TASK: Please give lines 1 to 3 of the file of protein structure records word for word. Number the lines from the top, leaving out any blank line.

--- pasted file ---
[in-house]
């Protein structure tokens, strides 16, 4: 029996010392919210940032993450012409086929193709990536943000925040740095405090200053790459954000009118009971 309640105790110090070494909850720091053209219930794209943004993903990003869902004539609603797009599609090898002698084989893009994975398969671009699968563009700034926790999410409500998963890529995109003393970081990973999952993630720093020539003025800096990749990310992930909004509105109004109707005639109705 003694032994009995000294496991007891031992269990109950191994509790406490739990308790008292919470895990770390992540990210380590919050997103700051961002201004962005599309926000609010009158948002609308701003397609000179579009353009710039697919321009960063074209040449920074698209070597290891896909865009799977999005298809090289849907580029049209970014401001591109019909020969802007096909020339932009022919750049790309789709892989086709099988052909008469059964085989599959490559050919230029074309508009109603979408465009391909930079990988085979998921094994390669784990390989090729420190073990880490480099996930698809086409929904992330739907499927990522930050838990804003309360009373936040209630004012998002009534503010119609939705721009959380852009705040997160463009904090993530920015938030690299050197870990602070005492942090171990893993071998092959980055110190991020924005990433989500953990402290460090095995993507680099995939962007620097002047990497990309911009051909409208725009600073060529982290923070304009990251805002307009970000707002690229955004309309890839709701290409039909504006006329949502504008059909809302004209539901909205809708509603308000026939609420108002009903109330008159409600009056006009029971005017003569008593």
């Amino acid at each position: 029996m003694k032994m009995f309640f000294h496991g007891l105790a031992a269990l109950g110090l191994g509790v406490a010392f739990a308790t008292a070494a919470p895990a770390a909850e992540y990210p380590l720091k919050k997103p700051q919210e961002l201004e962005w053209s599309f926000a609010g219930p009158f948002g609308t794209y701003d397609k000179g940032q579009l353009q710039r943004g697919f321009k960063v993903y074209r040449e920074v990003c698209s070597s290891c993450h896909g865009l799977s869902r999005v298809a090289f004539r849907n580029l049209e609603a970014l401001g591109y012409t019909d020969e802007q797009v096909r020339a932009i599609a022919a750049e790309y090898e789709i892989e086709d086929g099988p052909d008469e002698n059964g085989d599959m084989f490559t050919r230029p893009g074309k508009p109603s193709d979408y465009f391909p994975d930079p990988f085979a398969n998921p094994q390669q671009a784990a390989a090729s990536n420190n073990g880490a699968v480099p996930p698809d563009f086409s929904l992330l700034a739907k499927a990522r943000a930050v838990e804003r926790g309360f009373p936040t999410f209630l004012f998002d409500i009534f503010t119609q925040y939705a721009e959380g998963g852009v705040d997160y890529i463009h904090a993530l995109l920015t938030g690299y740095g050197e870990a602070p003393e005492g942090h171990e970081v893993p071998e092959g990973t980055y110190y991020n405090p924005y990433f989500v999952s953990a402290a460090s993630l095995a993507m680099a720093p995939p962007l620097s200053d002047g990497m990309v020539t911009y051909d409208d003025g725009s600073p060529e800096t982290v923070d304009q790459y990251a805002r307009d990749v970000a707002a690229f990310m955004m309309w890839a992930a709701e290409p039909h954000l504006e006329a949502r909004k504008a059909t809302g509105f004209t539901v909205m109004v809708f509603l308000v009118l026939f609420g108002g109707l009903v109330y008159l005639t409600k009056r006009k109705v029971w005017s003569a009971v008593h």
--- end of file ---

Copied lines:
[in-house]
């Protein structure tokens, strides 16, 4: 029996010392919210940032993450012409086929193709990536943000925040740095405090200053790459954000009118009971 309640105790110090070494909850720091053209219930794209943004993903990003869902004539609603797009599609090898002698084989893009994975398969671009699968563009700034926790999410409500998963890529995109003393970081990973999952993630720093020539003025800096990749990310992930909004509105109004109707005639109705 003694032994009995000294496991007891031992269990109950191994509790406490739990308790008292919470895990770390992540990210380590919050997103700051961002201004962005599309926000609010009158948002609308701003397609000179579009353009710039697919321009960063074209040449920074698209070597290891896909865009799977999005298809090289849907580029049209970014401001591109019909020969802007096909020339932009022919750049790309789709892989086709099988052909008469059964085989599959490559050919230029074309508009109603979408465009391909930079990988085979998921094994390669784990390989090729420190073990880490480099996930698809086409929904992330739907499927990522930050838990804003309360009373936040209630004012998002009534503010119609939705721009959380852009705040997160463009904090993530920015938030690299050197870990602070005492942090171990893993071998092959980055110190991020924005990433989500953990402290460090095995993507680099995939962007620097002047990497990309911009051909409208725009600073060529982290923070304009990251805002307009970000707002690229955004309309890839709701290409039909504006006329949502504008059909809302004209539901909205809708509603308000026939609420108002009903109330008159409600009056006009029971005017003569008593």
């Amino acid at each position: 029996m003694k032994m009995f309640f000294h496991g007891l105790a031992a269990l109950g110090l191994g509790v406490a010392f739990a308790t008292a070494a919470p895990a770390a909850e992540y990210p380590l720091k919050k997103p700051q919210e961002l201004e962005w053209s599309f926000a609010g219930p009158f948002g609308t794209y701003d397609k000179g940032q579009l353009q710039r943004g697919f321009k960063v993903y074209r040449e920074v990003c698209s070597s290891c993450h896909g865009l799977s869902r999005v298809a090289f004539r849907n580029l049209e609603a970014l401001g591109y012409t019909d020969e802007q797009v096909r020339a932009i599609a022919a750049e790309y090898e789709i892989e086709d086929g099988p052909d008469e002698n059964g085989d599959m084989f490559t050919r230029p893009g074309k508009p109603s193709d979408y465009f391909p994975d930079p990988f085979a398969n998921p094994q390669q671009a784990a390989a090729s990536n420190n073990g880490a699968v480099p996930p698809d563009f086409s929904l992330l700034a739907k499927a990522r943000a930050v838990e804003r926790g309360f009373p936040t999410f209630l004012f998002d409500i009534f503010t119609q925040y939705a721009e959380g998963g852009v705040d997160y890529i463009h904090a993530l995109l920015t938030g690299y740095g050197e870990a602070p003393e005492g942090h171990e970081v893993p071998e092959g990973t980055y110190y991020n405090p924005y990433f989500v999952s953990a402290a460090s993630l095995a993507m680099a720093p995939p962007l620097s200053d002047g990497m990309v020539t911009y051909d409208d003025g725009s600073p060529e800096t982290v923070d304009q790459y990251a805002r307009d990749v970000a707002a690229f990310m955004m309309w890839a992930a709701e290409p039909h954000l504006e006329a949502r909004k504008a059909t809302g509105f004209t539901v909205m109004v809708f509603l308000v009118l026939f609420g108002g109707l009903v109330y008159l005639t409600k009056r006009k109705v029971w005017s003569a009971v008593h």